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Getting there & away




Yes, it’s possible to cross the Red Sea to Mokha (Yemen) ! Rudimentary dhows leave from Djibouti City port but there’s no fixed schedule – they usually run on a twice-weekly basis, more if there’s enough demand. It costs DFr5000 and the crossing takes about 20 hours. Don’t forget to get your passport stamped at the Police de l’Air et des Frontières Office (350289; 24hr), inside the port area in Djibouti City.

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Overland travel to Eritrea is possible but there’s no reliable transportation scheduled between Assab and Obock. Traffic is limited to shared taxis (usually 4WD Land Cruisers) from Obock to Moulhoulé, the last town before the border. Then other taxis ply the route from Moulhoulé to Assab in Eritrea. It’s about four hours from Obock to the border (DFr2000) and from the border to Assab another 3½ hours (Nfa300). At the time of research there were about two weekly services, but there’s no fixed schedule and taxis leave only when they have enough customers.

Note that there’s no formal immigration office on the Djiboutian side (but there is talk of setting one up). If you can’t get your passport stamped at the border, don’t forget to do it either at the police office in Obock or at the office of the Police de l’Air et des Frontières (350289; 24hr) inside the port area in Djibouti City. When leaving Djibouti City for Eritrea, it’s also best to go first to the Police de l’Air et des Frontières and ask for an exit stamp – unless they send you to the police office in Obock.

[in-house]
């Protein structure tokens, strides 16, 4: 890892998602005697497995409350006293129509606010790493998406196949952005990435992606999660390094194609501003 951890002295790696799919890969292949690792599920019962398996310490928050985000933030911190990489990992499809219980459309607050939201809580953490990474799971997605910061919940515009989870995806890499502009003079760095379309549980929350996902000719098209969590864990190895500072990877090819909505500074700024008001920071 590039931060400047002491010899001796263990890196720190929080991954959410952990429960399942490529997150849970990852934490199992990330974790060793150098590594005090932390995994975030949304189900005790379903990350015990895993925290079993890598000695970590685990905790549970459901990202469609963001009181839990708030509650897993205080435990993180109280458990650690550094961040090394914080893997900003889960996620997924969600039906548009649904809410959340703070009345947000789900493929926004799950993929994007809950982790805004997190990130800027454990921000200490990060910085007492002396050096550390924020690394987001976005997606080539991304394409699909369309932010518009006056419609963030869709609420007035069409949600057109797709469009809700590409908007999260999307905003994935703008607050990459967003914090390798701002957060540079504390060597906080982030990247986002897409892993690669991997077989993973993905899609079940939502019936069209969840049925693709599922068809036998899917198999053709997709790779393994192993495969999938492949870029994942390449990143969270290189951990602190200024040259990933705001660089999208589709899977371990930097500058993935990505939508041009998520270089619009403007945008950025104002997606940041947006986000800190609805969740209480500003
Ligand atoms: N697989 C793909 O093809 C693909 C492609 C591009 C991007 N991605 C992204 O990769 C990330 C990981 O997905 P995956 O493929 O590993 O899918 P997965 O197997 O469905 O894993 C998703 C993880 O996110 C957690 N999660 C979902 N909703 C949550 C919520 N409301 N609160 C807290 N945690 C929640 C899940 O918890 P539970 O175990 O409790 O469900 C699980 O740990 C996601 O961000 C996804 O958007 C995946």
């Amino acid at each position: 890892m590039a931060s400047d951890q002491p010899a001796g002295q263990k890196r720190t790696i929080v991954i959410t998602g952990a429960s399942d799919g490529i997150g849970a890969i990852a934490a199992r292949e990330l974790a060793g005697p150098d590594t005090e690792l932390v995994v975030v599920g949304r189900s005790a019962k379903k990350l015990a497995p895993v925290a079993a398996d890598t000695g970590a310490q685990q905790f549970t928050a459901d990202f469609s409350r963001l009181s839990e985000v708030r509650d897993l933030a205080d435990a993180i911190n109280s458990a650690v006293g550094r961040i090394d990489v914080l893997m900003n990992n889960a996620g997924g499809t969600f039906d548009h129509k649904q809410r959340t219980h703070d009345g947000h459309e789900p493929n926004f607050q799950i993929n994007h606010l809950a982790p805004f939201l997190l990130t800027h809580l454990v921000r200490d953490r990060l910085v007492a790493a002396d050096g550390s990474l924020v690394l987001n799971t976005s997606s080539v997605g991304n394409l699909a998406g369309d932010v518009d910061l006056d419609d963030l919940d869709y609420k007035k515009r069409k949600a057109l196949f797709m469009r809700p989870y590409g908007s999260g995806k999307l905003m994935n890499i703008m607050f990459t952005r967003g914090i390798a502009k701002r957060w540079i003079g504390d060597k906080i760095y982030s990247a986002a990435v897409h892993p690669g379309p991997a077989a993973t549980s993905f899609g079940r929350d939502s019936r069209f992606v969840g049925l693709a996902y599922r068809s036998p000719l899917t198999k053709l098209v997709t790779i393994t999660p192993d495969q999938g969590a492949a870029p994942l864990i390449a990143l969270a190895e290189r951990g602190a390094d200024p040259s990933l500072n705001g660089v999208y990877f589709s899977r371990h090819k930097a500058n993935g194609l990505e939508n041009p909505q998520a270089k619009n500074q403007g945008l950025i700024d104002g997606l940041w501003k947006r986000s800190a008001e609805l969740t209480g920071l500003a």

There is a daily service between Djibouti City and Dire Dawa – an arduous 10- to 12-hour ride on a gravel road. You’ll take your first bus to the border town of Gelille, then another bus to Dire Dawa. Buses leave at dawn from Ave 26. The company is called SPB (826573, 828838).

If you want to enter Djibouti from Ethiopia via the border town of Galafi, the only option is to hitch a lift with one of the legions of trucks that ply the route between Addis Ababa and Djibouti City via Awash, Gewane, Logiya and Dikhil (about three days). Prices are negotiable. This option is best avoided by women, but it’s the best option for those driving, as it’s entirely sealed.

Passengers can hop on the old Djibouti CityAddis Ababa train and get off at Dire Dawa. The train leaves three times a week. From Djibouti City to Dire Dawa (via Ali Sabieh), the minimum journey duration is 13 hours. Buy your ticket one day in advance at the railway station (358070; Ave F d’Esperey; 7am-noon Tue, Thu & Sat). Take note that this train is notoriously dilapidated and unreliable.


Battered 4WD Land Cruisers headed for Hargeisa leave from Ave 26. In principle, there are daily services, all leaving in the afternoon (DFr5000, front seat). It’s a gruelling ride that can take up to 20 hours. Good luck!

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Djibouti has one international gateway for arrival by air, Djibouti-Ambouli Airport (341646), about 5km south of Djibouti City.

Air France flies to Paris (France). Djibouti Airlines has flights to Dire Dawa (Ethiopia), Addis Ababa (Ethiopia) and Hargeisa (Somaliland). Yemenia Yemen Airways flies to Sana’a (Yemen) and Paris (via Sana’a). Eritrean Airlines operates flights to Asmara (Eritrea) and Dubai. Daallo Airlines flies to Dubai, Jeddah (Saudi Arabia), Nairobi (Kenya), Paris and London, and has flights to Hargeisa (Somaliland), Burcao (Somaliland), Bossasso (Puntland) and Mogadishu (Somalia). Kenya Airways flies to Nairobi (Kenya).

All airlines flying to and from Djibouti have an office or a representative in Djibouti City.

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